Positives, Comparatives and Superlatives

Most adjectives have three forms: the positive (sad), the comparative (sadder) and the superlative (saddest).

If the adjective has three or more syllables then it will usually begin with more or less, or most or least, without changing the adjective. Study the following chart.

 POSITIVE COMPARATIVE SUPERLATIVE large larger largest pretty prettier prettiest intelligent less intelligent least intelligent beautiful more beautiful most beautiful

Adverbs are also sometimes used as comparatives and superlatives. Usually, adverbs have three or more syllables. If so, they are used with more or less for the comparative and most or least for the superlative.

She worked more painstakingly than Ralph. (comparative)
He behaved more comically than all the other clowns. (comparative)
That bull acts the most chaotic of all. (superlative)
That kid cries the most pitifully of all the rest. (superlative)

The positive doesn’t show any comparison, but simply describes the quality of a person, group, or thing.

The girl is pretty.
The doctor is smart.

The comparative shows a greater, or lesser, degree of difference between two people, groups, or things. The word than is used if the object of comparison is mentioned. It is not needed if the object of comparison is understood.

His dad is taller than yours. OR His dad is taller.
This disease is more contagious than that one. OR This disease is more contagious.
Martin is less dynamic than his brother. OR Martin is less dynamic.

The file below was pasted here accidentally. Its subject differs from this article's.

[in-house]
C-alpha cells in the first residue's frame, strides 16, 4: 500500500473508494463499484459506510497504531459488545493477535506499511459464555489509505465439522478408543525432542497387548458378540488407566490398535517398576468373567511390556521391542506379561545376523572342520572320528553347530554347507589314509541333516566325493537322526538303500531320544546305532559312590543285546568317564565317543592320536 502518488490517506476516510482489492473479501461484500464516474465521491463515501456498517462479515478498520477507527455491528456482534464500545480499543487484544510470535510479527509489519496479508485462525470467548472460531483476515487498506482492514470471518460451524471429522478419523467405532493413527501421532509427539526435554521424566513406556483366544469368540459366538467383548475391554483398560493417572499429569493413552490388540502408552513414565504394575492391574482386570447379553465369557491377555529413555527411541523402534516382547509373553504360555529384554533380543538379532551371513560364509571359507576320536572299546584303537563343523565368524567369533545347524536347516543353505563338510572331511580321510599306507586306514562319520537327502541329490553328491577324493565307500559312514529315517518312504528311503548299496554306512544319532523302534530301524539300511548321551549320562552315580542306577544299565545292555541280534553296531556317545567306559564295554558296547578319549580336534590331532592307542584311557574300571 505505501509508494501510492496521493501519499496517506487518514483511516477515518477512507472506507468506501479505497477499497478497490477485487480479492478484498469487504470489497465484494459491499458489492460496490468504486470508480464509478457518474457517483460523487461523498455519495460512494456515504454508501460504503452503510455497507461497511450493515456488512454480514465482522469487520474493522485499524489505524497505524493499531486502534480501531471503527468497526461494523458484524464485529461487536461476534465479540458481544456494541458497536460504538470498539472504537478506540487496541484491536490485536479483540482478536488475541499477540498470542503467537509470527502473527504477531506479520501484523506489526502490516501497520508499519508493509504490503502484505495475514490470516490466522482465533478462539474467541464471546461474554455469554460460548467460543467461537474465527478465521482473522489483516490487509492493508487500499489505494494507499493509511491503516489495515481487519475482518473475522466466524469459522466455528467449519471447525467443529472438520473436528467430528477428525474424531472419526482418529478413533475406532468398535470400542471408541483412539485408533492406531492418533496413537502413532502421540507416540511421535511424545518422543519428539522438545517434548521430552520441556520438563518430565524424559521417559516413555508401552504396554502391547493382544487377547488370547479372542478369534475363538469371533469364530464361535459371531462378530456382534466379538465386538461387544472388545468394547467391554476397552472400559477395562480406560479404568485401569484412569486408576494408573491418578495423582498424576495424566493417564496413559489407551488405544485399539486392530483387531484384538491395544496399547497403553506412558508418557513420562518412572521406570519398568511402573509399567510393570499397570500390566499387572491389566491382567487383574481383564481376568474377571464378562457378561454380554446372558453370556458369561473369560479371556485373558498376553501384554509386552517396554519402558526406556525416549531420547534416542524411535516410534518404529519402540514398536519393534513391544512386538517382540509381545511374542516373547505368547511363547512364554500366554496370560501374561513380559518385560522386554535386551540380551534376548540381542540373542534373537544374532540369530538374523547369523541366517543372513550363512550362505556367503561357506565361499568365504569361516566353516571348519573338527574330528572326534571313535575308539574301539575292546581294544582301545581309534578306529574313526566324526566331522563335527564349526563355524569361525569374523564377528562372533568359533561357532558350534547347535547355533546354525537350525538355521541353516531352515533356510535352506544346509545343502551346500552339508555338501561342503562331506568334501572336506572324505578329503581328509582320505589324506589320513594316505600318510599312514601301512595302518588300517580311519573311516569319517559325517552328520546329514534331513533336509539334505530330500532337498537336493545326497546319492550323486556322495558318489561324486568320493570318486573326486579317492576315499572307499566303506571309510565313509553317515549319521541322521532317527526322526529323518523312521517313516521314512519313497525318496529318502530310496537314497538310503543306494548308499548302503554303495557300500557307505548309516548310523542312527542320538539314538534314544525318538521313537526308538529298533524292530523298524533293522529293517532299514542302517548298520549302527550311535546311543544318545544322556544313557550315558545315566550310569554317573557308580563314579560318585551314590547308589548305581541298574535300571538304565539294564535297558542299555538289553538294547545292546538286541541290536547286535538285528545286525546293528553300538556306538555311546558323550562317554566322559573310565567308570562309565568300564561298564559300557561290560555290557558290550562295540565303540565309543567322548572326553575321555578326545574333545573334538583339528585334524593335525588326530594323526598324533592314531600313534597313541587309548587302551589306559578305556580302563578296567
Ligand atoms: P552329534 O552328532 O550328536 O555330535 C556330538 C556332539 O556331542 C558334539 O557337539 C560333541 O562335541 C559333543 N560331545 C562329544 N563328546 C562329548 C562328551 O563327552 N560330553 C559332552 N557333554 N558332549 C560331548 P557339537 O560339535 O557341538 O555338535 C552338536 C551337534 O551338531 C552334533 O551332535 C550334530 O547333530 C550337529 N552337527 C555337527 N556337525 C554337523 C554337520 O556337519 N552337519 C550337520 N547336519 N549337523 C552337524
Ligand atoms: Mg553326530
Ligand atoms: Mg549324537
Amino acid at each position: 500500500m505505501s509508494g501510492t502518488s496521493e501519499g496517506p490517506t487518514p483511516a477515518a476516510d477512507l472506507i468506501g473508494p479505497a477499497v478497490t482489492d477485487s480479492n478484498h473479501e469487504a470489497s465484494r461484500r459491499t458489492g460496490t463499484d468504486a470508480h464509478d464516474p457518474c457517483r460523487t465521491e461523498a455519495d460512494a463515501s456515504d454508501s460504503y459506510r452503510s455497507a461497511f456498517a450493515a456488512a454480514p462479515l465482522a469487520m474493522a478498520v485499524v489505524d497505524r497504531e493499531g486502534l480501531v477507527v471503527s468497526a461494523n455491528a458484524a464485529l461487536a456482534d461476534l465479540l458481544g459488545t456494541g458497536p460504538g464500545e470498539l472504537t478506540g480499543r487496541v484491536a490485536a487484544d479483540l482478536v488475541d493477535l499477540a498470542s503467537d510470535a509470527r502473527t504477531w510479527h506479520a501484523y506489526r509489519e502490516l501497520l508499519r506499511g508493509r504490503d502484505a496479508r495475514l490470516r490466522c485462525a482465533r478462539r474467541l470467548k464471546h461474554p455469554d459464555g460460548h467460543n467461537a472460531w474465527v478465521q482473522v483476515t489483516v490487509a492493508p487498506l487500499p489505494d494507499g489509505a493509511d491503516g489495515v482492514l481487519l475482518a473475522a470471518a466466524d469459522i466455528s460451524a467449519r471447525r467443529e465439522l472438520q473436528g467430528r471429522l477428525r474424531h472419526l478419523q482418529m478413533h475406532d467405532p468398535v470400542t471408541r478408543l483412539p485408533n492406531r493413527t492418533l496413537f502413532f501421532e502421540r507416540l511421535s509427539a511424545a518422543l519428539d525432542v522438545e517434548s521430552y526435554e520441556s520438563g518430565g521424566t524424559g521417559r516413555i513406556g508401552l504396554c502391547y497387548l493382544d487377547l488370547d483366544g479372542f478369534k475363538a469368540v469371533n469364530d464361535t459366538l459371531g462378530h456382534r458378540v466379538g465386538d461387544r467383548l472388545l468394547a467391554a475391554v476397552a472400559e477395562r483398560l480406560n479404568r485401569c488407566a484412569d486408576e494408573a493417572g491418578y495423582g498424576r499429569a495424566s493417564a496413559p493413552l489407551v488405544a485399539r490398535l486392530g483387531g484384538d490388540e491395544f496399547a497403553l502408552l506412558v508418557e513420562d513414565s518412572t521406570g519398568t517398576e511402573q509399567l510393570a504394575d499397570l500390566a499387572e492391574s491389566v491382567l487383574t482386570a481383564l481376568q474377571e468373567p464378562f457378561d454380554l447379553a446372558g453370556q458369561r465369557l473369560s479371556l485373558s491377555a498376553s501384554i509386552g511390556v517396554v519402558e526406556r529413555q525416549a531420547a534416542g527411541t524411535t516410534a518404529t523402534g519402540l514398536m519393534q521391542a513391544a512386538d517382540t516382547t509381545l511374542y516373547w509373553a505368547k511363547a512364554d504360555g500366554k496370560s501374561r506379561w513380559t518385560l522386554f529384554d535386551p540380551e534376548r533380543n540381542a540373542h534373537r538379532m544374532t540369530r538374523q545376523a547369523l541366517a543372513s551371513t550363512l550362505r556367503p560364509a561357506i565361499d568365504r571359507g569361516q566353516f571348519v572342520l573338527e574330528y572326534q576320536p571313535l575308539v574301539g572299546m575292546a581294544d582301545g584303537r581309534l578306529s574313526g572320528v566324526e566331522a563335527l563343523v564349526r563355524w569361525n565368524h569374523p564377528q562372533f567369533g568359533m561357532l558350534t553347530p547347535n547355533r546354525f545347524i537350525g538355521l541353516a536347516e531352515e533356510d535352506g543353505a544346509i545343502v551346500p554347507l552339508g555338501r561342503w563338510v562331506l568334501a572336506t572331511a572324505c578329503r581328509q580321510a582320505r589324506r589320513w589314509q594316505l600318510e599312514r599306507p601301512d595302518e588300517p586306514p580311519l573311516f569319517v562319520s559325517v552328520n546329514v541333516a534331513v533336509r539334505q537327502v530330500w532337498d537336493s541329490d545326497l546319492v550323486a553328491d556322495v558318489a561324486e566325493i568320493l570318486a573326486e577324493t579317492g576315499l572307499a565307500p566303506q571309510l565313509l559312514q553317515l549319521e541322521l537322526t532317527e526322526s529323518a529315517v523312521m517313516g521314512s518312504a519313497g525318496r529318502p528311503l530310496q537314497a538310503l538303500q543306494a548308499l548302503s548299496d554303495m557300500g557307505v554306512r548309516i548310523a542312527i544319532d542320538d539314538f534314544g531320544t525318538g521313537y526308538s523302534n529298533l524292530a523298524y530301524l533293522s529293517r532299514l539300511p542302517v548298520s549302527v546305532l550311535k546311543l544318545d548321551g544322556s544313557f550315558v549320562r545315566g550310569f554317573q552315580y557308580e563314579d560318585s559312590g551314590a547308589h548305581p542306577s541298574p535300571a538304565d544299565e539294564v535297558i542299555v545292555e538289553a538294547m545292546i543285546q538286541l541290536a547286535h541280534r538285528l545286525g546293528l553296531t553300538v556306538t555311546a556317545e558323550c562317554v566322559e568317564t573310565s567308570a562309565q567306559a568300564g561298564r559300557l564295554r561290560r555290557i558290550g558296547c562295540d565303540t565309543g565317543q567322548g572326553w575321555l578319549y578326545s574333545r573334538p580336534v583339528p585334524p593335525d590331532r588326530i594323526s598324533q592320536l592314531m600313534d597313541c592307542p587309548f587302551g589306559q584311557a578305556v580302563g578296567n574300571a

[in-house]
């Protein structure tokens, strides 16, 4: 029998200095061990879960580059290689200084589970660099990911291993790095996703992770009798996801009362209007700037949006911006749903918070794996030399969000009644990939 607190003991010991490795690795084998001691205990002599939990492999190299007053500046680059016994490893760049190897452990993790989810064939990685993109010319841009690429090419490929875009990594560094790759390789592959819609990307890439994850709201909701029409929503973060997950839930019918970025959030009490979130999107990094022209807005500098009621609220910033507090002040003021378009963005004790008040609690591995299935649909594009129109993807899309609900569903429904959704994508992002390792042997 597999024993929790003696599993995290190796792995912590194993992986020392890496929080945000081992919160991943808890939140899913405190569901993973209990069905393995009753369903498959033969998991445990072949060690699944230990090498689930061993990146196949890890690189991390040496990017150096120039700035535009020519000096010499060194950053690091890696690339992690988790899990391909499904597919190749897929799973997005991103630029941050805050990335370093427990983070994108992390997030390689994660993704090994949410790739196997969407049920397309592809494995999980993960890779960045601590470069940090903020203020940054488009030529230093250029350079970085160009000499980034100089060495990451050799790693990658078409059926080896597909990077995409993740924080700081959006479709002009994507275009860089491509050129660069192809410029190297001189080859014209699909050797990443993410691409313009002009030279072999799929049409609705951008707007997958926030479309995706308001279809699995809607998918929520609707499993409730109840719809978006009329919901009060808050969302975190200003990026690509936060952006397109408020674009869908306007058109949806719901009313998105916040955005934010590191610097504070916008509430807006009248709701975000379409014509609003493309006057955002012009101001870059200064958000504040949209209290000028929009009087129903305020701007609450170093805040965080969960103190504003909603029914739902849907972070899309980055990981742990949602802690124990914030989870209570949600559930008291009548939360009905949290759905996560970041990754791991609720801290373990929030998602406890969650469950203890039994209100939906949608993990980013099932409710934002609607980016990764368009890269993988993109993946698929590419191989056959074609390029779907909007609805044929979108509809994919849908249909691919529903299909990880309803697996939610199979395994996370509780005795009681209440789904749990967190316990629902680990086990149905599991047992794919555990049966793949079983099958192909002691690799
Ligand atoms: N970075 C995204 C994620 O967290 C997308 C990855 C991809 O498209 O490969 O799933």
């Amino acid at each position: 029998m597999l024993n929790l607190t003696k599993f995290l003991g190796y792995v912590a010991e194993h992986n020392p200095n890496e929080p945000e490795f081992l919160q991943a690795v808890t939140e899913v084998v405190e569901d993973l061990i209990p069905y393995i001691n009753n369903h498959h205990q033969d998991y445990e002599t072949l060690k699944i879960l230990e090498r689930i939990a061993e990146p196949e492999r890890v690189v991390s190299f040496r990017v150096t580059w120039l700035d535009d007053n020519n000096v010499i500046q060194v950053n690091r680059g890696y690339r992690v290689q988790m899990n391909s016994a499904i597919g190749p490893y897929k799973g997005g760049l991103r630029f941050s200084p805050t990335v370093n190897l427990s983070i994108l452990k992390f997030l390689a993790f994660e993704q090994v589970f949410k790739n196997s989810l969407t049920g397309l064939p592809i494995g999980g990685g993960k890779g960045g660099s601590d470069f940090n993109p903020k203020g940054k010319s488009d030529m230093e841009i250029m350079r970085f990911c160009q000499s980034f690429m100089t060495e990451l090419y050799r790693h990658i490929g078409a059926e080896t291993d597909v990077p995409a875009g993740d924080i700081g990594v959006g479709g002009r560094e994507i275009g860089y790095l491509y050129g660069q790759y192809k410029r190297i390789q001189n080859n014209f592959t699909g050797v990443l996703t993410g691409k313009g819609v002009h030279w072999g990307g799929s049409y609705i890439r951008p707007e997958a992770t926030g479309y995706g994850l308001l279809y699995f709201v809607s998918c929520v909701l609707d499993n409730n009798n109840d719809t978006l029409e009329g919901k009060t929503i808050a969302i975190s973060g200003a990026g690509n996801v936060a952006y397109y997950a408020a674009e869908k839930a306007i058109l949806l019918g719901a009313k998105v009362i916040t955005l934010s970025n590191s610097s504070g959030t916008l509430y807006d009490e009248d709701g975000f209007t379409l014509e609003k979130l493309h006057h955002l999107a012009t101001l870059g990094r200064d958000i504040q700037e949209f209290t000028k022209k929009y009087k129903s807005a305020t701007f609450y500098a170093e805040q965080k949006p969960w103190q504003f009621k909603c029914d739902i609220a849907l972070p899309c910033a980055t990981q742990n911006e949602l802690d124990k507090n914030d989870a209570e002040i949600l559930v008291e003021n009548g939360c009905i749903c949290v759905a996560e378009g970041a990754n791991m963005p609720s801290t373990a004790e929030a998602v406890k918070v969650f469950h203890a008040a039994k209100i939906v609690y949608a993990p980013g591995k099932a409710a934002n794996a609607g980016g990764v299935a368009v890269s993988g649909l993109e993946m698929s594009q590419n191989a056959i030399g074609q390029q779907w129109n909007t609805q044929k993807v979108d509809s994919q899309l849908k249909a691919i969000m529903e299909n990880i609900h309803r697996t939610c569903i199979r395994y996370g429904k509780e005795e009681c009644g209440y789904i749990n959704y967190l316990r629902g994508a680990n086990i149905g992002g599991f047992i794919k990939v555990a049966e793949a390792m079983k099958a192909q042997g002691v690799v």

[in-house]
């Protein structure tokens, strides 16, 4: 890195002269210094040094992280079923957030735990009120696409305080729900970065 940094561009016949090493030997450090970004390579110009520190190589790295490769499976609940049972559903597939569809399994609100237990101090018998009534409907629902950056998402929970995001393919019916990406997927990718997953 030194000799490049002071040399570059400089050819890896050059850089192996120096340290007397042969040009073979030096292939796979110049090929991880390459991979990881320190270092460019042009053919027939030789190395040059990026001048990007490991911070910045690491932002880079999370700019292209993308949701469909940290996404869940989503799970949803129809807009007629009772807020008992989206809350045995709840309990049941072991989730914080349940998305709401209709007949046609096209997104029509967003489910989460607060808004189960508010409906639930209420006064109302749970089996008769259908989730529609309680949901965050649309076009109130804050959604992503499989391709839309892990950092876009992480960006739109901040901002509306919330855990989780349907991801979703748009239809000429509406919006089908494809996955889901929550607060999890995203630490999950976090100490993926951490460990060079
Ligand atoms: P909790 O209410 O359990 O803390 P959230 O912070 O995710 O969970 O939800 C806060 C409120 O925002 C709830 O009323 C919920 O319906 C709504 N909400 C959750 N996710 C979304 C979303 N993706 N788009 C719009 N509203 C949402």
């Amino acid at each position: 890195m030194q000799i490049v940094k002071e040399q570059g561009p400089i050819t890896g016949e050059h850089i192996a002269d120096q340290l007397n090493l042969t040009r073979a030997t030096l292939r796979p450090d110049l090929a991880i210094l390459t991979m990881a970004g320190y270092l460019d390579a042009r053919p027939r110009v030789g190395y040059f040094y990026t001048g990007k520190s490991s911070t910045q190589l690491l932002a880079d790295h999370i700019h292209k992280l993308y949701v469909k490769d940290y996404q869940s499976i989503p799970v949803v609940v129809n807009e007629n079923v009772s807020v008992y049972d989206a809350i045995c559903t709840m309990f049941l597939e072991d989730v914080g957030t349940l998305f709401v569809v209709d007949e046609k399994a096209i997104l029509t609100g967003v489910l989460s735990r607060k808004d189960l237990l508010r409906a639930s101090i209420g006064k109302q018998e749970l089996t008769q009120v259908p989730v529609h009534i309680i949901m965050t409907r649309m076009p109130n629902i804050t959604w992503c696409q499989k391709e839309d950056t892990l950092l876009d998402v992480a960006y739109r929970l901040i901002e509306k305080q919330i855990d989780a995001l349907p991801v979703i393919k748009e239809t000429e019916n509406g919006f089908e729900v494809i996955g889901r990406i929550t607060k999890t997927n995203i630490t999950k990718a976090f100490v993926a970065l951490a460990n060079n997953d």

The superlative compares three or more people, groups, or things and shows which one is superior, or inferior, to the others.

Sally is the nicest girl in our class.
Ralph is the most successful graduate of our school.
This computer is the least expensive of all of them.

The phrase “one of the” is commonly used with superlative form to show that one person, group, or thing out of a number of people, groups, or things is the most, or least. When this phrase is used, the “group” noun is plural while the verb is singular.

One of the fastest planes in the world is the Concord.
Mohammad Ali is one of the greatest boxers in the world.

Irregular Comparatives and Superlatives

A few adjectives and superlatives used in comparative and superlative phrases are irregular.
Study the examples in the chart below.

 ADJECTIVE OR ADVERB COMPARATIVE SUPERLATIVE Far farther OR further farthest OR furthest Little less least Much or many more most Good or well better best Bad or badly worse worst

Examples of irregular comparatives and superlatives:

Sally’s cooking is much better than Mary’s.
My car is running worse now than it did yesterday.
I live farther away than you.
Why do these shoes cost less than those?

Numbered Comparatives

Numbered comparatives can include such words or phrases as: half, twice, three times, four times, etc. The phrase as much as is used for non-countable nouns and as many as is used for countable nouns. The phrase more than is NOT used with numbered comparatives. It is incorrect to say four times more than, etc.

This rock weighs twice as much as that one.
Ronald has four times as much money as Paul.
The cat had half as many kittens as before.

Double Comparatives

When a sentence begins with a comparative structure then the second clause must also begin with a comparative.

The harder you study, the easier the class will be.
The sooner you get to work, the earlier you can go home.
The more you resist, the harder it will be.
The more he studied, the better he got at Math.

No Sooner

If the phrase no sooner begins a sentence, the word than must begin the second clause. Also, notice that the auxiliary verb is placed before the subject in this sentence structure.

No sooner had Lisa hung out the laundry than it began to rain.